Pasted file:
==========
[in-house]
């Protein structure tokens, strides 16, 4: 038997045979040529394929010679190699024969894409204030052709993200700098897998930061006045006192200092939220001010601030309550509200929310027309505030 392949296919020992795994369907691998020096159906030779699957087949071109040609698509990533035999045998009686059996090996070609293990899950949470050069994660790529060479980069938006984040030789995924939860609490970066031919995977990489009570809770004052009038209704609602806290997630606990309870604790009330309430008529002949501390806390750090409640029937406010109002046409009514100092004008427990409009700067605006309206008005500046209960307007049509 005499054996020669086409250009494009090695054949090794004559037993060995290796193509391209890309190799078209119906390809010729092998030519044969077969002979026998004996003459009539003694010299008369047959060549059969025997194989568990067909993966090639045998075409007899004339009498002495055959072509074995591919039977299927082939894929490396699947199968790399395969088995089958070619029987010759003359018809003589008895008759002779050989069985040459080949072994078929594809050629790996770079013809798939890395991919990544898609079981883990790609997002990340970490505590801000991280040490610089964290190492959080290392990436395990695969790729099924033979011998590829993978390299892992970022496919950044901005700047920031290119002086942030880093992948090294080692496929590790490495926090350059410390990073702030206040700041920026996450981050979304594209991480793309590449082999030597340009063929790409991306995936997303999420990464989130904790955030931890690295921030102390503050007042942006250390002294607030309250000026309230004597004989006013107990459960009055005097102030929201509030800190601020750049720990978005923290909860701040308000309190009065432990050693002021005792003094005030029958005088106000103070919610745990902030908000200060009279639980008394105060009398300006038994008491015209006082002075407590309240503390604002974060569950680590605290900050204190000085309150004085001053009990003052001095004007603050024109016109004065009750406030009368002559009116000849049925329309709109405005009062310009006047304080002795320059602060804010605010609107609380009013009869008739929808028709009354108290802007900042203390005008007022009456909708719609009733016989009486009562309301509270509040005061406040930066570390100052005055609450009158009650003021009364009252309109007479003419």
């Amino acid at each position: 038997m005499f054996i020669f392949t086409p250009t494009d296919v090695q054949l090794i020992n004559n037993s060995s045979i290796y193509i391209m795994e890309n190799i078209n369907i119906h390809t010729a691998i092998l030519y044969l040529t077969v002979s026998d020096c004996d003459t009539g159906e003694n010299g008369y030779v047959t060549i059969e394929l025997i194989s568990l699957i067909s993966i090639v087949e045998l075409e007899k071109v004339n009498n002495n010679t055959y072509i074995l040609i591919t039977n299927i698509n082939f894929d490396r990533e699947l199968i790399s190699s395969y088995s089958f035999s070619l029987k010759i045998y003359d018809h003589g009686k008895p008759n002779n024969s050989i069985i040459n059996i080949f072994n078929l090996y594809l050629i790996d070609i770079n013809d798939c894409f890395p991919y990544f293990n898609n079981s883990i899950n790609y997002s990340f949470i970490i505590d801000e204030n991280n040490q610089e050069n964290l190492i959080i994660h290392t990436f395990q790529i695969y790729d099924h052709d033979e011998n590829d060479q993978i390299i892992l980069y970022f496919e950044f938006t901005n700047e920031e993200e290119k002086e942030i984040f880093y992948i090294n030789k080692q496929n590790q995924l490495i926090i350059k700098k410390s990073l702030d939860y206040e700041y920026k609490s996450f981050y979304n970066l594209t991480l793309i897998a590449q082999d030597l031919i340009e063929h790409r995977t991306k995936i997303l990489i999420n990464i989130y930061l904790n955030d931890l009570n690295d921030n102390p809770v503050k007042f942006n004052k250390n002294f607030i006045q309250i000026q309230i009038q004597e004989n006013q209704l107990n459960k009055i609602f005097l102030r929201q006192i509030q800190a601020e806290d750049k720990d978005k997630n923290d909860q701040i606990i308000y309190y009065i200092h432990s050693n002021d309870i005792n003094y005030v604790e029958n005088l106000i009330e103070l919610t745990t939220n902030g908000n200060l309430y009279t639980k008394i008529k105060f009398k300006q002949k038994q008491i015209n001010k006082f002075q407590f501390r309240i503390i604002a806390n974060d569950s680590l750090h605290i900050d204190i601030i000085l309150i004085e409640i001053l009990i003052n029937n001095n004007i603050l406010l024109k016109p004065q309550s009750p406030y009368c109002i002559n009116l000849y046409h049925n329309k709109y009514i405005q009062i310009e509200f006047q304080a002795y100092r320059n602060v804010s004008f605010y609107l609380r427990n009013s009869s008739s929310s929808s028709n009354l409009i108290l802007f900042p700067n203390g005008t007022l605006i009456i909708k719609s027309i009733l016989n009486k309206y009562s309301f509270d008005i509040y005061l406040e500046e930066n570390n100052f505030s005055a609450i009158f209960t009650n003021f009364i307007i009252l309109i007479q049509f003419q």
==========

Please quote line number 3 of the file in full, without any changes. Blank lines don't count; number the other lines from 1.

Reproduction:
């Amino acid at each position: 038997m005499f054996i020669f392949t086409p250009t494009d296919v090695q054949l090794i020992n004559n037993s060995s045979i290796y193509i391209m795994e890309n190799i078209n369907i119906h390809t010729a691998i092998l030519y044969l040529t077969v002979s026998d020096c004996d003459t009539g159906e003694n010299g008369y030779v047959t060549i059969e394929l025997i194989s568990l699957i067909s993966i090639v087949e045998l075409e007899k071109v004339n009498n002495n010679t055959y072509i074995l040609i591919t039977n299927i698509n082939f894929d490396r990533e699947l199968i790399s190699s395969y088995s089958f035999s070619l029987k010759i045998y003359d018809h003589g009686k008895p008759n002779n024969s050989i069985i040459n059996i080949f072994n078929l090996y594809l050629i790996d070609i770079n013809d798939c894409f890395p991919y990544f293990n898609n079981s883990i899950n790609y997002s990340f949470i970490i505590d801000e204030n991280n040490q610089e050069n964290l190492i959080i994660h290392t990436f395990q790529i695969y790729d099924h052709d033979e011998n590829d060479q993978i390299i892992l980069y970022f496919e950044f938006t901005n700047e920031e993200e290119k002086e942030i984040f880093y992948i090294n030789k080692q496929n590790q995924l490495i926090i350059k700098k410390s990073l702030d939860y206040e700041y920026k609490s996450f981050y979304n970066l594209t991480l793309i897998a590449q082999d030597l031919i340009e063929h790409r995977t991306k995936i997303l990489i999420n990464i989130y930061l904790n955030d931890l009570n690295d921030n102390p809770v503050k007042f942006n004052k250390n002294f607030i006045q309250i000026q309230i009038q004597e004989n006013q209704l107990n459960k009055i609602f005097l102030r929201q006192i509030q800190a601020e806290d750049k720990d978005k997630n923290d909860q701040i606990i308000y309190y009065i200092h432990s050693n002021d309870i005792n003094y005030v604790e029958n005088l106000i009330e103070l919610t745990t939220n902030g908000n200060l309430y009279t639980k008394i008529k105060f009398k300006q002949k038994q008491i015209n001010k006082f002075q407590f501390r309240i503390i604002a806390n974060d569950s680590l750090h605290i900050d204190i601030i000085l309150i004085e409640i001053l009990i003052n029937n001095n004007i603050l406010l024109k016109p004065q309550s009750p406030y009368c109002i002559n009116l000849y046409h049925n329309k709109y009514i405005q009062i310009e509200f006047q304080a002795y100092r320059n602060v804010s004008f605010y609107l609380r427990n009013s009869s008739s929310s929808s028709n009354l409009i108290l802007f900042p700067n203390g005008t007022l605006i009456i909708k719609s027309i009733l016989n009486k309206y009562s309301f509270d008005i509040y005061l406040e500046e930066n570390n100052f505030s005055a609450i009158f209960t009650n003021f009364i307007i009252l309109i007479q049509f003419q």